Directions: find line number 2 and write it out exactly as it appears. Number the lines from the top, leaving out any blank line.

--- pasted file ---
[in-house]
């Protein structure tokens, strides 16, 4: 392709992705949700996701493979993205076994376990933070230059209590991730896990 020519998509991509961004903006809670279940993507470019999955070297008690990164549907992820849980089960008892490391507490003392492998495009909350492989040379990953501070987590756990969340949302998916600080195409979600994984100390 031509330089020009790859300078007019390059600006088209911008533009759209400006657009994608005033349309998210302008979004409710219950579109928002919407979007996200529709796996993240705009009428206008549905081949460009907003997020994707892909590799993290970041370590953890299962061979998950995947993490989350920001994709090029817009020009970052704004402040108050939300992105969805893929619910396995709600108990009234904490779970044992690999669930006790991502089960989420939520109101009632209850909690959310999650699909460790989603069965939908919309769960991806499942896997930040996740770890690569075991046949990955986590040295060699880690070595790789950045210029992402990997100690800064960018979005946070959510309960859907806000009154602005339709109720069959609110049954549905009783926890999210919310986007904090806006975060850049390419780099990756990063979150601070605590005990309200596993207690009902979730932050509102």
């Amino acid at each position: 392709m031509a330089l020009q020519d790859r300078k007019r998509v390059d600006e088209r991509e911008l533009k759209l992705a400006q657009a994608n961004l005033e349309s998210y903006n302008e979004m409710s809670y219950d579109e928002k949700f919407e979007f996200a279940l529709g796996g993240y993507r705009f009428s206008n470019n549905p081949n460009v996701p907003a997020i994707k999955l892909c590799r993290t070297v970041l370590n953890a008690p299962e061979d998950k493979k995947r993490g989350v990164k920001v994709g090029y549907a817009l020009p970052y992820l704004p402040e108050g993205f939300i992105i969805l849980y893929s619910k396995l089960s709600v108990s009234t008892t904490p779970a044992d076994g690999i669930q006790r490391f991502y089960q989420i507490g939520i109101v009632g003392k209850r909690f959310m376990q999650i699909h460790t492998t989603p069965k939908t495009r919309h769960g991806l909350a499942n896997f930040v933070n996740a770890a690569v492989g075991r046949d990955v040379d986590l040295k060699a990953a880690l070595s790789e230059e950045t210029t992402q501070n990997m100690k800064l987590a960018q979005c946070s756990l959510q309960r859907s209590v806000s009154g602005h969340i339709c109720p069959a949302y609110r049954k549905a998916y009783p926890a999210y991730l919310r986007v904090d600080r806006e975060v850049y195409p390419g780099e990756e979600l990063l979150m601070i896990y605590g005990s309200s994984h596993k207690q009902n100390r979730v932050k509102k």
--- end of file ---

């Protein structure tokens, strides 16, 4: 392709992705949700996701493979993205076994376990933070230059209590991730896990 020519998509991509961004903006809670279940993507470019999955070297008690990164549907992820849980089960008892490391507490003392492998495009909350492989040379990953501070987590756990969340949302998916600080195409979600994984100390 031509330089020009790859300078007019390059600006088209911008533009759209400006657009994608005033349309998210302008979004409710219950579109928002919407979007996200529709796996993240705009009428206008549905081949460009907003997020994707892909590799993290970041370590953890299962061979998950995947993490989350920001994709090029817009020009970052704004402040108050939300992105969805893929619910396995709600108990009234904490779970044992690999669930006790991502089960989420939520109101009632209850909690959310999650699909460790989603069965939908919309769960991806499942896997930040996740770890690569075991046949990955986590040295060699880690070595790789950045210029992402990997100690800064960018979005946070959510309960859907806000009154602005339709109720069959609110049954549905009783926890999210919310986007904090806006975060850049390419780099990756990063979150601070605590005990309200596993207690009902979730932050509102």